As a seriously food-obsessed person, what I didn't underestimate was the importance of what we would take to eat. I felt great food could make the difference between the trip being a drag and a delight, and I was not leaving that to an 18-year-old vegetarian. Jamie helped me think about what we needed – food that wouldn't spoil, as well as stuff you can eat even if you can't get a fire going, and nothing that creates a lot of garbage, or comes in cans or bottles.


When we finally left, a calm came over me. The trip might be very hard; it might pour rain the entire time, we could get lost, we might even encounter bears, but I was pretty certain we would survive, and that was good enough. We loaded the car and drove to the park office to pick up our permits. Next, we stopped to pick up the key for our rental canoe, which had been left for us at the access point. Finally, we drove toward Magnetawan Lake, and even chatty Leo grew quiet. The Magic Numbers sang from the CD player as we followed the winding road, stopping once to let a moose and her calf cross in front of the car, but otherwise encountering no one.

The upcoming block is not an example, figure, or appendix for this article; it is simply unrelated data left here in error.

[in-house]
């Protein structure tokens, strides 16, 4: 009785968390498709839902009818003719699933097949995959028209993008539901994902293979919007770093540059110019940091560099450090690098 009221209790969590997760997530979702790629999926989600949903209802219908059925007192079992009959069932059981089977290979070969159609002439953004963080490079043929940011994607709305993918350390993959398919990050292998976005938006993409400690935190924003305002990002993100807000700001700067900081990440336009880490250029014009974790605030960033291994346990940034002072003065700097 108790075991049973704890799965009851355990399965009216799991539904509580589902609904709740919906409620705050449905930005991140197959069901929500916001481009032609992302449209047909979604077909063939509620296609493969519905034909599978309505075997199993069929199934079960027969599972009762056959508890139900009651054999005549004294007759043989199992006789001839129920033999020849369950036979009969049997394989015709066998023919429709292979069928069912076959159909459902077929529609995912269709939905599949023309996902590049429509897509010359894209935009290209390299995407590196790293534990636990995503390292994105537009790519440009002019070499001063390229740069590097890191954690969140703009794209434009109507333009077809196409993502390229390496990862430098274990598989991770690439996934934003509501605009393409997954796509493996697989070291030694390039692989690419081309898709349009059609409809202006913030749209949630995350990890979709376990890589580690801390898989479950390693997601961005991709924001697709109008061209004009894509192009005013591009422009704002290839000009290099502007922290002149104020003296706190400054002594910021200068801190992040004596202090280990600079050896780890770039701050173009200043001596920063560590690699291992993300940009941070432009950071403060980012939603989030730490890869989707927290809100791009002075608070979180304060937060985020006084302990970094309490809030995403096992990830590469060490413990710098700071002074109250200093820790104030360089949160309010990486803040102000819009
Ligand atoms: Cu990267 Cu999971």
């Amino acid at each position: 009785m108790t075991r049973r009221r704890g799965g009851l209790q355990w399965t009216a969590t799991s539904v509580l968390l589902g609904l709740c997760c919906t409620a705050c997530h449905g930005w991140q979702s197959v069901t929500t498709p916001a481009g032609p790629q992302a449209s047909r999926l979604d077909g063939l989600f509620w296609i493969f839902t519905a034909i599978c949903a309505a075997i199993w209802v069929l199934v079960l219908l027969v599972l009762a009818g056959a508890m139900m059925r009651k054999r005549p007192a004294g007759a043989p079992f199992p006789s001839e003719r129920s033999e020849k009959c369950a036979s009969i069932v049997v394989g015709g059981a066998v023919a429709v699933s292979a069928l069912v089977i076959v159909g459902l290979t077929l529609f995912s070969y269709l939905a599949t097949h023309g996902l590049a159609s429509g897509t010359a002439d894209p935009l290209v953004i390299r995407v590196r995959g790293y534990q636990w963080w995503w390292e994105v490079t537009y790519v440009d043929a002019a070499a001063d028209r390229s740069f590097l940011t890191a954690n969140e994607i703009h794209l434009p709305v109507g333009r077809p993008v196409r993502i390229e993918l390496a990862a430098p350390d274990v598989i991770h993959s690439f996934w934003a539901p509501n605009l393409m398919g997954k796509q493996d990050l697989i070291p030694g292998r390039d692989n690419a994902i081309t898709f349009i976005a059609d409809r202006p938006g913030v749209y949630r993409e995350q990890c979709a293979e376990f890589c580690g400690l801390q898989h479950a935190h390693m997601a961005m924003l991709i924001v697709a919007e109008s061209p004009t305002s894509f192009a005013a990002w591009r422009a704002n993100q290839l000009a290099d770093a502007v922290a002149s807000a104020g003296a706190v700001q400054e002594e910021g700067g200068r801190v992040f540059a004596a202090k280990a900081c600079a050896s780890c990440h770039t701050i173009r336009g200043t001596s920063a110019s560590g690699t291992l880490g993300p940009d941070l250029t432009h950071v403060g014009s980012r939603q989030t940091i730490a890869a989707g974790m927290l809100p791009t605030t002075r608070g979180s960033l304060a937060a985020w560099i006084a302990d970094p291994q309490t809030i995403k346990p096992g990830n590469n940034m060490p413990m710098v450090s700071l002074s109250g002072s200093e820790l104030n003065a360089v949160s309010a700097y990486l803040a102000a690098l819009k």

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We parked and loaded the canoe with our giant packs. I didn't take a wallet, a phone, a watch or money. I put my car keys away, handed Jamie the waterproof map bag and got into the front of the canoe. He would steer, navigate, lead. I would just trust him, and paddle.


We started out nice and easy. Jamie and Leo pointed out the discreet orange and yellow signs marking campsites and portage routes, but otherwise there was nothing but water and earth and sky. The first portage, just 135 metres, felt a little awkward as we tested the limits of what we could each carry, but we easily got through it.

Around the middle of Hambone Lake, the boys got hungry, and I happily broke out the first of our provisions: maple, dried cherry and walnut granola I had made, along with homemade beef jerky and iced tea.